Naturalization(redirected from Denaturalization laws)
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naturalization,official act by which a person is made a national of a country other than his or her native one. In some countries naturalized persons do not necessarily become citizenscitizen,
member of a state, native or naturalized, who owes allegiance to the government of the state and is entitled to certain rights. Citizens may be said to enjoy the most privileged form of nationality; they are at the furthest extreme from nonnational residents of a state
..... Click the link for more information. but may merely acquire a new nationalitynationality,
in political theory, the quality of belonging to a nation, in the sense of a group united by various strong ties. Among the usual ties are membership in the same general community, common customs, culture, tradition, history, and language.
..... Click the link for more information. . There is no such limitation in the United States; the Fourteenth Amendment to the Constitution declares that "all persons born or naturalized in the United States" and subject to U.S. jurisdiction are citizens. Article 1, Section 8, of the Constitution gives Congress the power to enact uniform naturalization laws. These laws require the renunciation of previous national allegiance (see expatriationexpatriation,
loss of nationality. Such loss is usually, although not necessarily, voluntary. Generally it applies to those persons who have renounced nationality and citizenship in one country to become citizens or subjects of another. According to U.S.
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Under the first American statute (1790) all unindentured white males who had lived in the United States for two years might become citizens. The period of residence was lengthened to five years in 1795 and, as a result of xenophobic sentiments then prevalent, to 14 years in 1798. In 1802, the term was reduced to five years, which remains the usual term. The McCarran-Walter Act (1952; amended, 1965) revised and recodified the entire body of immigration and naturalization regulations. By the terms of this act, declarations of intention two years before naturalization were eliminated, and naturalization could be granted 30 days after petitioning, following rigorous examination. The act introduced seditious behavior, discovery of fraud, and prolonged absences abroad as grounds for cancellation of naturalization, although the implementation of these provisions was limited by subsequent Supreme Court decisions. The act is administered by the Bureau of Citizenship and Immigration Services of the Dept. of Homeland Security.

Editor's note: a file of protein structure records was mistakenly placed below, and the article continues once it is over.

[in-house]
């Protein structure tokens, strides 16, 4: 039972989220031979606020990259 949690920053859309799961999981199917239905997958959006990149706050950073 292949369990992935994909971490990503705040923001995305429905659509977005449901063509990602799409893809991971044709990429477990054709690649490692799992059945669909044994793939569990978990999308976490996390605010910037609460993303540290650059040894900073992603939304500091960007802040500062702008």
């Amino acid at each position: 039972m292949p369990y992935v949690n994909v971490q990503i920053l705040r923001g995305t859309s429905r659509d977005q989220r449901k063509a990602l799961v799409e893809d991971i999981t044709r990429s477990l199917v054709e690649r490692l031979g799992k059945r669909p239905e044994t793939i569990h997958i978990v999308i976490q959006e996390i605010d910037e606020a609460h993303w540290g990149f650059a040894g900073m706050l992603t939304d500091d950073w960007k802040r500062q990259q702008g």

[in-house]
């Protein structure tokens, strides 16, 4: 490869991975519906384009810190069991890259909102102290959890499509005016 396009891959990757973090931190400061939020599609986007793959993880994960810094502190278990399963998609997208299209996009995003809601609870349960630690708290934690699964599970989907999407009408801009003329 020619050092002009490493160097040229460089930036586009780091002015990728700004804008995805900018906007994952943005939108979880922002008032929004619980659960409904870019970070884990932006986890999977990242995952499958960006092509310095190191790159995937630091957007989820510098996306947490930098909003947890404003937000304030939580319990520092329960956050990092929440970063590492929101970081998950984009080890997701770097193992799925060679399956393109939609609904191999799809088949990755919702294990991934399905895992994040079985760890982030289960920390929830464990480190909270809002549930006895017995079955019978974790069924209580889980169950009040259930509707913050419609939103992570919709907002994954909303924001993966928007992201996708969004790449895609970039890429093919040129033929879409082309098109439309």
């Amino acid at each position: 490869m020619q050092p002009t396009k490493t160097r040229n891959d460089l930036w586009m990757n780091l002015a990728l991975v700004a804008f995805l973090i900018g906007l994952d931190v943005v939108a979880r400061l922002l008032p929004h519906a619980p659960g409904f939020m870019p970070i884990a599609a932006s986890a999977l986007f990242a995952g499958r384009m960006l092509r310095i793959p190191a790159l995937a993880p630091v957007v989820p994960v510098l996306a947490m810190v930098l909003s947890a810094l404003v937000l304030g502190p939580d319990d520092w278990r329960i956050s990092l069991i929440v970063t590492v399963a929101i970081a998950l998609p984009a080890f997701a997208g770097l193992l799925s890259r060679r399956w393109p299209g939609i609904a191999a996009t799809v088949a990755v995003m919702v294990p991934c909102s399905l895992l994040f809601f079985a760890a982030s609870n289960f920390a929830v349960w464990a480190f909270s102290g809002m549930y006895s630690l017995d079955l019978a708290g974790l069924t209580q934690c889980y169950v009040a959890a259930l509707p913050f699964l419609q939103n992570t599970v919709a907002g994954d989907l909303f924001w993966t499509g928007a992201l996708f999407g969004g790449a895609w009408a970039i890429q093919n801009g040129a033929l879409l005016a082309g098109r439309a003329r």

The petitioner for naturalization must meet several requirements, including the ability to read and speak English. He or she must also swear to support the Constitution, and must be adjudged of good moral character. The actual conferring of citizenship is in most cases the action of a federal court. Children under 18 become citizens automatically upon the naturalization of one or both parents. Minor children adopted abroad by American citizens now automatically become citizens as a result of the Child Citizenship Act (2000); previously the children did not become citizens unless they were naturalized.
The process of naturalization in some circumstances is shortened for members of the U.S. armed forces and for the spouses of American citizens, and there are certain exceptions made by means of private immigration and naturalization bills passed by Congress. In addition to individual acts of naturalization, whole populations may be naturalized. An example is the conferring of citizenship at various times in U.S. history on the populace of Texas, Alaska, Hawaii, Puerto Rico, and the Virgin Islands.
See also immigrationimmigration,
entrance of a person (an alien) into a new country for the purpose of establishing permanent residence. Motives for immigration, like those for migration generally, are often economic, although religious or political factors may be very important.
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See F. G. Franklin, The Legislative History of Naturalization in the United States (1906, repr. 1969).
one of the results of introducing plants or animals into a new environment. The naturalization of an organism can involve metabolic changes. The range of these changes is defined by an organism’s potential phenotypic variance. For example, many weeds and animal pests have a wide potential phenotypic variance for their genotypes and, thus, are distributed in various regions of the earth. When naturalization occurs, the genetic structure of the population or species does not change. Sometimes, the transplantation of plants or animals to regions where conditions are identical with those of the original habitat is considered to be naturalization.
the admission to citizenship in a state of a person not a citizen of the state by birth. Naturalization occurs both in cases in which citizenship is acquired by a person of no prior citizenship and in which a person exchanges one citizenship for another. Each state establishes its own legal means of acquiring naturalization. In the USSR, Soviet citizenship is granted on the personal application of an alien or stateless person to the Presidium of the Supreme Soviet of the USSR or to the Presidium of the Supreme Soviet of the Union republic in which the applicant resides.